Do transplanted organs transmit character traits from the donor to the person receiving them, as a video on social media claims? No, that's not true: Transplant surgeons and a nonprofit for transplant patients told Lead Stories that no scientific evidence or credible research supports the idea that transplanted organs can transmit character traits from the donor to the recipient. Organ transplantation primarily involves the transfer of physiological functions, and any claims about personality traits being transferred lack scientific basis or validation.
The claim appeared in a video (archived here) on YouTube by Tetragrammaton with Rick Rubin on April 28, 2023, under the title "Dr. Jack Kruse and Andrew Huberman, Ph.D (Part 1)." The video's caption begins with:
Dr. Jack Kruse is a neurosurgeon who had an awakening in 2007 when he suffered a torn meniscus in his knee at 6'2", 357 lbs. This led to his further study of physics, light, magnetism, and electricity. He ultimately concluded that modern medicine lacked a deep understanding of how humans function in relation to the natural world.
This is what the post looked like on Instagram at the time of writing:
(Source: Instagram screenshot taken on Thu Feb 8 17:28:43 2024 UTC)
During a short segment in the nearly four-hour podcast, neurosurgeon and self-described "optimal health educator" Dr. Jack Kruse mentioned that there have been three instances in his medical career when transplant recipients appeared to pick up character traits from an organ donor. He explained one in detail, starting at about 3:16:23 into the show. A condensed transcript of what he said is available below:
I got a young kid -- 18, 19 years old -- his family to donate his organs. And the way it used to work, we would get a letter letting us know where all the organs went to the different people. No data, you know, this HIPAA stuff, but you knew that this person got eyes, this person got a liver and this person got the heart. And they don't give you names ...
So six months later, I get a lady show up to my clinic who doesn't have a neurosurgery problem. She just wants to come talk to me, and the office girl's like, 'We don't know what this is about.'
She comes in and she says: 'Look,' she goes, 'I don't know who to ask. I've asked my primary care doctor, I've asked everybody else.' She goes, 'Ever since I got this heart. I have this intense desire for McDonald's french fries.' ...
And I just sat there stunned. And I didn't know what to say to her. She had no way of knowing this. The data is not out. You can't get this information ... The kid died at a McDonald's drive-thru when a car plowed into him in a T-bone, and they found McDonald's french fries in the seat next to him. He was eating the french fries when the accident occurred. This is a lady who never ate potatoes.
In a February 9, 2024, email to Lead Stories, Dr. Joseph Magliocca, director of the Vanderbilt Transplant Center, said, "There are anecdotal reports of people acquiring personality traits of their donor after organ transplantation." He continued:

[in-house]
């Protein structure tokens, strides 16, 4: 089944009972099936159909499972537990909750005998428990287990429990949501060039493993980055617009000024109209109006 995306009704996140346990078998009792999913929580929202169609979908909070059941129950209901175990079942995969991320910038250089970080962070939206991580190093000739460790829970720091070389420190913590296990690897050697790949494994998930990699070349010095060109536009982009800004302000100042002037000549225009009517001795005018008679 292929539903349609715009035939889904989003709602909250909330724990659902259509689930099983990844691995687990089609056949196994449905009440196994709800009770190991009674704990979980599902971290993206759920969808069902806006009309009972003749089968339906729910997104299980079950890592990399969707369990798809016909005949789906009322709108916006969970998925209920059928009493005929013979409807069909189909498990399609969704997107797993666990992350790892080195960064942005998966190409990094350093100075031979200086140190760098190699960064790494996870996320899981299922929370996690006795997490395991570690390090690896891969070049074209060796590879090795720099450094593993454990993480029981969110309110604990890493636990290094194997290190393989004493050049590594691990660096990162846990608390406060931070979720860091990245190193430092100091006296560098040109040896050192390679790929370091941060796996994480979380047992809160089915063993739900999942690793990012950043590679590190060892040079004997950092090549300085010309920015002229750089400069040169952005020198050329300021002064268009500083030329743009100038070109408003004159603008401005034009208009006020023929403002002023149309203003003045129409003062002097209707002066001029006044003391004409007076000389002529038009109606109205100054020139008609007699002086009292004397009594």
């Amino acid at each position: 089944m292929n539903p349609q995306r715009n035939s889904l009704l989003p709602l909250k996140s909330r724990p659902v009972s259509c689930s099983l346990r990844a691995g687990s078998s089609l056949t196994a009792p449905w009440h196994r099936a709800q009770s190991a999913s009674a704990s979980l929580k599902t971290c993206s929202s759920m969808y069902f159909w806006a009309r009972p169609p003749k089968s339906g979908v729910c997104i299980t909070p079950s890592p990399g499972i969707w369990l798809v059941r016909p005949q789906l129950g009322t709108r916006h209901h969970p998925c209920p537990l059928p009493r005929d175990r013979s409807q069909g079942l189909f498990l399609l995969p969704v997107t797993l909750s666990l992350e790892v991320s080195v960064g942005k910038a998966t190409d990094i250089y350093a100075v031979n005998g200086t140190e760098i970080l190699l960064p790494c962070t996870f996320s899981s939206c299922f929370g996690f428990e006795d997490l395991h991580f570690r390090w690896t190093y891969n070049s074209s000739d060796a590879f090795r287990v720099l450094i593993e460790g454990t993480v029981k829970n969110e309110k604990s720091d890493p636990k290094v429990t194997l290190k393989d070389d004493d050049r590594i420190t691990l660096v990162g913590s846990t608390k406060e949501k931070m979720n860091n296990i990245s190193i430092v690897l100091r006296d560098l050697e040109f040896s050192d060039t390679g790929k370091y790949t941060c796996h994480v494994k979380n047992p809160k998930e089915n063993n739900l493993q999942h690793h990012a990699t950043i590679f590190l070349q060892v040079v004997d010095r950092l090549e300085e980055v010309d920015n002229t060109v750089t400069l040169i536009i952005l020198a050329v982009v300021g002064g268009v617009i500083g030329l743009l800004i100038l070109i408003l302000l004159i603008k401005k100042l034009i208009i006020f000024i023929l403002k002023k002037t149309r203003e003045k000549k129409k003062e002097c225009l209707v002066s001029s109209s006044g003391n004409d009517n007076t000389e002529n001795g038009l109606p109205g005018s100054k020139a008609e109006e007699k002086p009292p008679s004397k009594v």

The phenomenon appears to be seen more frequently with heart transplantation. However, I am not aware of any scientific evidence to support that hypothesis. Since each person's experience is unique to them, it certainly cannot be dismissed entirely but there is no compelling data to suggest that it does indeed happen. We would welcome further study in this area of research.
Dr. Aleem Siddique, a heart and lung transplant surgeon at the University of Nebraska Medical Center, told Lead Stories in a February 8, 2024, email that transplants don't work that way. He said:
Organs cannot transmit character traits from donor to recipient.
In a February 8, 2024, email to Lead Stories, Anne Paschke, a spokesperson for the nonprofit United Network for Organ Sharing, said the donor-to-recipient claim isn't supported by anything she's seen:
I'm not aware of any research into the phenomenon. As far as I know, there are only anecdotal accounts.
Lead Stories looked at three papers (here, here and here) that considered the purported connection between organ transplants and personality changes. While the articles showed some correlation between having an organ transplant and a shift in character traits, none of them provided proof of direct causation between the two.
Dr. Mitchell B. Liester, an assistant clinical professor of psychiatry at the University of Colorado School of Medicine, authored or co-authored two of those papers. He discussed his findings in a series of emails on February 8, 2024, with Lead Stories.
While Liester believes there is "evidence of personality changes following organ transplants," and has had a patient tell him about such an experience following a transplant, Liester also acknowledged that "more studies are needed." He added:
The causal mechanism remains to be determined.
Lead Stories asked if something else might have triggered the observed personality changes, such as the trauma of facing death or potential death, rather than the transplanted organ itself introducing something from the donor to the recipient. Liester replied:
Good question. We need studies to clarify which factors cause the personality changes.
Additional Lead Stories fact checks of claims about medicine can be found here.